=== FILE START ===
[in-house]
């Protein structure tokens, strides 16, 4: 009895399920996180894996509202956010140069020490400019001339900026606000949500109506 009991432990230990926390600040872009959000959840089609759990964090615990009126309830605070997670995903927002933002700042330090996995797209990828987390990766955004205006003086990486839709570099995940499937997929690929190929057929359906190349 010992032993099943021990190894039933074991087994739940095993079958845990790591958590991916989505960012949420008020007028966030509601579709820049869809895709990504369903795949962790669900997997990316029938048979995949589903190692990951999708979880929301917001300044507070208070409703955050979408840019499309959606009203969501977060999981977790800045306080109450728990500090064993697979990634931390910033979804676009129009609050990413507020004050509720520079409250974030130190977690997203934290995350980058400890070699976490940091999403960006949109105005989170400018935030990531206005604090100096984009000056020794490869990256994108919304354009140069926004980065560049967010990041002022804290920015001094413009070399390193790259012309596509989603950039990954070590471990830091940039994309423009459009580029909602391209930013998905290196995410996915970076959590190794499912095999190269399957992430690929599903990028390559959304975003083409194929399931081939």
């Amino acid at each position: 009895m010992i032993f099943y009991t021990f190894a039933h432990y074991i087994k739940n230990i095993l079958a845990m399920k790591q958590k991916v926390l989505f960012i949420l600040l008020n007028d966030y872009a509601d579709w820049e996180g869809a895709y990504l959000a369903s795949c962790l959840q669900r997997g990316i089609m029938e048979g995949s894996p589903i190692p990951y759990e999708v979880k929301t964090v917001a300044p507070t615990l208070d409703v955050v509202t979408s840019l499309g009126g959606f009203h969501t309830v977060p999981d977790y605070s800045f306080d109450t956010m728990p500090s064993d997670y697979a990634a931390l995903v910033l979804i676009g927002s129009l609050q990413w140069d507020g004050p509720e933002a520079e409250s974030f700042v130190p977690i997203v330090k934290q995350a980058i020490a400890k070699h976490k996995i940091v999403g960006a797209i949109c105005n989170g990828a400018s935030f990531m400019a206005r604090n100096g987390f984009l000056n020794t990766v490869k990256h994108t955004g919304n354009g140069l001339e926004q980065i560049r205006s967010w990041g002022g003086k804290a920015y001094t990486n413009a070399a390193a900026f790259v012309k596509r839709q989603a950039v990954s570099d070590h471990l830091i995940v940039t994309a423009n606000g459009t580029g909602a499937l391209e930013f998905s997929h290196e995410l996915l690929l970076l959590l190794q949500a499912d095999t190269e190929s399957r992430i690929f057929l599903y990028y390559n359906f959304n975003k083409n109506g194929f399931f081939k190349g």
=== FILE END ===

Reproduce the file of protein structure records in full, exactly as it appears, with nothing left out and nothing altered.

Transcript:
[in-house]
């Protein structure tokens, strides 16, 4: 009895399920996180894996509202956010140069020490400019001339900026606000949500109506 009991432990230990926390600040872009959000959840089609759990964090615990009126309830605070997670995903927002933002700042330090996995797209990828987390990766955004205006003086990486839709570099995940499937997929690929190929057929359906190349 010992032993099943021990190894039933074991087994739940095993079958845990790591958590991916989505960012949420008020007028966030509601579709820049869809895709990504369903795949962790669900997997990316029938048979995949589903190692990951999708979880929301917001300044507070208070409703955050979408840019499309959606009203969501977060999981977790800045306080109450728990500090064993697979990634931390910033979804676009129009609050990413507020004050509720520079409250974030130190977690997203934290995350980058400890070699976490940091999403960006949109105005989170400018935030990531206005604090100096984009000056020794490869990256994108919304354009140069926004980065560049967010990041002022804290920015001094413009070399390193790259012309596509989603950039990954070590471990830091940039994309423009459009580029909602391209930013998905290196995410996915970076959590190794499912095999190269399957992430690929599903990028390559959304975003083409194929399931081939």
């Amino acid at each position: 009895m010992i032993f099943y009991t021990f190894a039933h432990y074991i087994k739940n230990i095993l079958a845990m399920k790591q958590k991916v926390l989505f960012i949420l600040l008020n007028d966030y872009a509601d579709w820049e996180g869809a895709y990504l959000a369903s795949c962790l959840q669900r997997g990316i089609m029938e048979g995949s894996p589903i190692p990951y759990e999708v979880k929301t964090v917001a300044p507070t615990l208070d409703v955050v509202t979408s840019l499309g009126g959606f009203h969501t309830v977060p999981d977790y605070s800045f306080d109450t956010m728990p500090s064993d997670y697979a990634a931390l995903v910033l979804i676009g927002s129009l609050q990413w140069d507020g004050p509720e933002a520079e409250s974030f700042v130190p977690i997203v330090k934290q995350a980058i020490a400890k070699h976490k996995i940091v999403g960006a797209i949109c105005n989170g990828a400018s935030f990531m400019a206005r604090n100096g987390f984009l000056n020794t990766v490869k990256h994108t955004g919304n354009g140069l001339e926004q980065i560049r205006s967010w990041g002022g003086k804290a920015y001094t990486n413009a070399a390193a900026f790259v012309k596509r839709q989603a950039v990954s570099d070590h471990l830091i995940v940039t994309a423009n606000g459009t580029g909602a499937l391209e930013f998905s997929h290196e995410l996915l690929l970076l959590l190794q949500a499912d095999t190269e190929s399957r992430i690929f057929l599903y990028y390559n359906f959304n975003k083409n109506g194929f399931f081939k190349g």